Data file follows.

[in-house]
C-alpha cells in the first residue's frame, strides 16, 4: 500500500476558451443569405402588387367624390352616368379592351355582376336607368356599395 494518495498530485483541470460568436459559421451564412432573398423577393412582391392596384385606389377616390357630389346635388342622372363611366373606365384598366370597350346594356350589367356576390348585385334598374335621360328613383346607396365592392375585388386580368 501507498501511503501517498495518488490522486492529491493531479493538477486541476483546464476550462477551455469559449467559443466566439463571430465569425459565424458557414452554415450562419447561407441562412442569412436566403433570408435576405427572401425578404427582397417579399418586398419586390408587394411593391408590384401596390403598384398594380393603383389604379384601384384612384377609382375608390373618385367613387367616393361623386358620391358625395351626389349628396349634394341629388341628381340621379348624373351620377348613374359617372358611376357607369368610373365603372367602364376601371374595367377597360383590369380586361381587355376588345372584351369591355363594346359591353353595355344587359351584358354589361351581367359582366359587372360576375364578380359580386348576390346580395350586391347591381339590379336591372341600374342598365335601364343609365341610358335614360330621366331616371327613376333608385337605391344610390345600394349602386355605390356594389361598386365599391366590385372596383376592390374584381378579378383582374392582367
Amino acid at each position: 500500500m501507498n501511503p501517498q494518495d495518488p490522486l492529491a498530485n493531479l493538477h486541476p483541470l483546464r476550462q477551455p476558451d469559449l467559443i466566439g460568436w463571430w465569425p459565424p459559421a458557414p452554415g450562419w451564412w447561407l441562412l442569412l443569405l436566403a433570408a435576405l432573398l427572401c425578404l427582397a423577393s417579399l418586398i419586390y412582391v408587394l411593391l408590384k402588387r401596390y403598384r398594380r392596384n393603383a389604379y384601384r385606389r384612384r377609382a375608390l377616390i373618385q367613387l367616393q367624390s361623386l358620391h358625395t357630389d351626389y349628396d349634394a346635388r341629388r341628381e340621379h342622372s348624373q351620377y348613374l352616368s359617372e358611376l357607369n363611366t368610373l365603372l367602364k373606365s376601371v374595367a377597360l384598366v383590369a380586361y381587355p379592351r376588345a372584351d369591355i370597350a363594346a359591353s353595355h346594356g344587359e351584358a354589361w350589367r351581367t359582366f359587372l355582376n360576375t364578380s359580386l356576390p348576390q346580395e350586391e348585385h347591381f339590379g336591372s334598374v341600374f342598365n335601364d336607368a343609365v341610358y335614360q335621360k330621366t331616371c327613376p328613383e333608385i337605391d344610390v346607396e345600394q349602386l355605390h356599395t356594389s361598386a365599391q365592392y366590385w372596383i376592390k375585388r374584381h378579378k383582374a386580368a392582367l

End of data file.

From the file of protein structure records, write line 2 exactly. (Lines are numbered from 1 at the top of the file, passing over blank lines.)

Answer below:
C-alpha cells in the first residue's frame, strides 16, 4: 500500500476558451443569405402588387367624390352616368379592351355582376336607368356599395 494518495498530485483541470460568436459559421451564412432573398423577393412582391392596384385606389377616390357630389346635388342622372363611366373606365384598366370597350346594356350589367356576390348585385334598374335621360328613383346607396365592392375585388386580368 501507498501511503501517498495518488490522486492529491493531479493538477486541476483546464476550462477551455469559449467559443466566439463571430465569425459565424458557414452554415450562419447561407441562412442569412436566403433570408435576405427572401425578404427582397417579399418586398419586390408587394411593391408590384401596390403598384398594380393603383389604379384601384384612384377609382375608390373618385367613387367616393361623386358620391358625395351626389349628396349634394341629388341628381340621379348624373351620377348613374359617372358611376357607369368610373365603372367602364376601371374595367377597360383590369380586361381587355376588345372584351369591355363594346359591353353595355344587359351584358354589361351581367359582366359587372360576375364578380359580386348576390346580395350586391347591381339590379336591372341600374342598365335601364343609365341610358335614360330621366331616371327613376333608385337605391344610390345600394349602386355605390356594389361598386365599391366590385372596383376592390374584381378579378383582374392582367